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GAP talked my buddy out of a 300 RUM

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Unread 12-15-2011, 03:52 AM
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Re: GAP talked my buddy out of a 300 RUM

Tyler, I just hope one of you guys also shoots 300 WM so you can take over as MS' reloading slave.

I don't have 300 WM dies and besides I could use a break

Consider the baton passed!
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    Unread 12-15-2011, 08:23 AM
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    Re: GAP talked my buddy out of a 300 RUM

    wow. soa has a little butt hurt issue here. so, you would tell someone who shoots less than two hundred rounds of year with their long range hunting rig to go out and try to take elk at 1,000 yards????? thats pretty ignorant and stupid. its people like like that, that give actual long range hunters a bad name. it has been fun to see you throw temper tantrums across the internet on various forums. if you knew anything about George, like others have stated, you would know he does hunt quite a bit. he builds great rifles. ever hear of the non-typical line of rifles he makes??? i dont know, this is just a shot in the dark here, but it doesnt look like its been breaded and deep fried in "tacticool - aid". before you go on bashing a great rifle builder next time, you may want to do a little homework on your part so you do not continue to sound like a 14 year old arm chair shooter.
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    Unread 12-15-2011, 10:11 AM
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    Location: Potomac River
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    Re: GAP talked my buddy out of a 300 RUM

    Not a fan of GAP rifles but his reasoning is very sound. If a person is going to have only one rifle and it has to be the practice rifle and the hunting rifle then barrel life becomes a driving issue. Personally I can afford to have several rifles and one is a dedicated practice rifle in 308.

    Practice and comfort shooting at long range should be done well before hunting season and if you have only one rifle then that is the barrel that gets a couple of hundred rounds down it every year not just the first year. You cannot be using an overbore magnum for that very meany years without rebarreling.

    Here is an old thread of mine which illustrates how much I believe in practice and how easy it is to put practice to work in a hunting situation.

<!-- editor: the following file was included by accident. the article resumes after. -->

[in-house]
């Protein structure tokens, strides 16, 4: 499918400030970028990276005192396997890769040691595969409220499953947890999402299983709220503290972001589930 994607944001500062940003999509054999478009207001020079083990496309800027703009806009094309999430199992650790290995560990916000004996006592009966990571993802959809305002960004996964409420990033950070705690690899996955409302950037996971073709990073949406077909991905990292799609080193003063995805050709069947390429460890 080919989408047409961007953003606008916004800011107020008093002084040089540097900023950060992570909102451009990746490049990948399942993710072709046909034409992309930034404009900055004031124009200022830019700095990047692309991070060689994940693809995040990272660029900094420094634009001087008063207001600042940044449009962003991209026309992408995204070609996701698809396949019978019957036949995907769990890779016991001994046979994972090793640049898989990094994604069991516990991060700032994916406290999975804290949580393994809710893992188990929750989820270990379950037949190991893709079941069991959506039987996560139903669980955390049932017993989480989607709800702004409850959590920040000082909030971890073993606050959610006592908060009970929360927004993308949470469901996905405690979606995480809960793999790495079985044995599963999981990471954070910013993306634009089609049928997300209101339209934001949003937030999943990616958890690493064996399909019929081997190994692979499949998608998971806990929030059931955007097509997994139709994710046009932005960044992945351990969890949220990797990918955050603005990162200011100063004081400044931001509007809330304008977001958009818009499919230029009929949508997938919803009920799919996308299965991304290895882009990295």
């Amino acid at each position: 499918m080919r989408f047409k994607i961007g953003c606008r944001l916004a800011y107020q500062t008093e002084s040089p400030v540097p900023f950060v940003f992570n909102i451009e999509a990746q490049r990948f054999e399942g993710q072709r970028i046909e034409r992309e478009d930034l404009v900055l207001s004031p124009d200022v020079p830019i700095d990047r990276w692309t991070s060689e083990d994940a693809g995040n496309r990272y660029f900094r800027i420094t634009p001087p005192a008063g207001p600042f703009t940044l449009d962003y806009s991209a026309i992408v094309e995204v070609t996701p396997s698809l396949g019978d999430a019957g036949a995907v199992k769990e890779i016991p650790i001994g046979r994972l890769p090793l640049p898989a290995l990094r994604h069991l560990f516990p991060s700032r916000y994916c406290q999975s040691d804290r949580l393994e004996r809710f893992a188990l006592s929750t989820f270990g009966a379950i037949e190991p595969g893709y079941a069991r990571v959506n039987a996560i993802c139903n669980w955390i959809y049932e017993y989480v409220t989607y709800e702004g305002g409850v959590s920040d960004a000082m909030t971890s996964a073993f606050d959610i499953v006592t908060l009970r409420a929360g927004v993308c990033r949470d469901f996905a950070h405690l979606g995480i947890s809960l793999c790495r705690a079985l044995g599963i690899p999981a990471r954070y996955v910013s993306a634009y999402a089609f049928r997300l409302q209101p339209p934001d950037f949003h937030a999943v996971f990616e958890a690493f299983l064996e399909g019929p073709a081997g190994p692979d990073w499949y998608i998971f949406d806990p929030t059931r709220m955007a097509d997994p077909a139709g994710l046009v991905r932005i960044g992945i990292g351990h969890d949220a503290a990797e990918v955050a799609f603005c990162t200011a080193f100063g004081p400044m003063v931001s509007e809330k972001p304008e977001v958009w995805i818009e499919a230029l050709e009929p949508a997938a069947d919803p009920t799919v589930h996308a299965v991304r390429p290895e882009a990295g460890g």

Practice and Teamwork

    The two of them went on to make kills of 910 yards and 707 yards that hunting season. But all of that success came from days and days on the rifle range and hundreds rounds fired.
    The Smokin Fur Rifle Club
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    Unread 12-15-2011, 01:31 PM
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    Re: GAP talked my buddy out of a 300 RUM

    The 300 RUM is an extremely good chambering for a long range hunting rifle. I guess it depends on what "Long Range" means to the customer or builder. For 600-700 yards or less, they are correct, not much need for such a chambering unless your shooting in areas where wind is an ever constant concern.

    For ranges past this, the big 300 RUM really comes into its own compared to the smaller chamberings. The 7mm WSM is a great chambering. I build many of them every year and they are great, easy shooting rifles and perform far better then most would ever expect. Still, when your in unknown conditions, I always feel better with a larger chambering because it allows a slightly larger margin of error in reading conditions simply because external conditions effect these big chamberings less then the small ones.

    NOw, you could pick several combinations that would make the 7mm WSM look just as impressive as the RUM at long range but when you compare the best of the best of each, the 300 RUM certainly has a clear advantage at long range especially on big game such as elk.

    As far as recoil, not sure where they are coming from there. A 300 RUM with a quality muzzle brake simply has no recoil, literally no recoil so I do not understand that comment.

    Now, the larger the chambering, the more stress the rifle has to endure and as such, its easier to build a very precision rifle in a smaller chambering then a large one. GAP makes a fine rifle so I do not see that being a problem so I have no idea why they recommended this.

    Again, it all comes down to what your defination of "long range" is and what game you will be hunting and where you will be hunting so maybe that came into the recommendation.

    I know when I recommend a chambering to a customer, its a very specific recommendation for each customer. Often times two similiar requests will have a different chambering recommendation. With so many good choices we can choose from a wide selection to meet goals as perfectly as possible.
    Kirby Allen(50)

    Allen Precision Shooting
    Home of the Allen Magnum, Allen Xpress and Allen Tactical Wildcats and the Painkiller Muzzle brakes.

    Farther, Faster and Flatter then ever before.

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    Unread 12-15-2011, 03:00 PM
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    Re: GAP talked my buddy out of a 300 RUM

    I think there is more to be said about being able to practice and see how your combo really does in actual conditions, this may mean give up a little shear performance. I personally have had more trouble getting magnum cases to shoot well. I think GAP gave the right advice. provided they can get the wsm to feed really good and there are not issues with that, I would assume they would not offer it if that couldn't.

    I think the better BC of the 7mm bullets is going to be a more practical setup than the RUM. heck graybull seems to do ALOT with 6.5's they even have a 243 shooting 105's on film dumping elk. besides muzzle brakes SUCK you guys autta know that. an 8# bare 7wsm needs no brake.
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    Unread 12-15-2011, 03:25 PM
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    Re: GAP talked my buddy out of a 300 RUM

    "Muzzle brakes SUCK"

    Why exactly is that?????

    A quality muzzle brake will do as much if not more to improve most long range shooters and hunters then any other single aspect of a rifle given its a quality rifle.

    - No recoil distraction

    - No loss of field of view

    - Shooter being able to spot impact is a HUGE confidence booster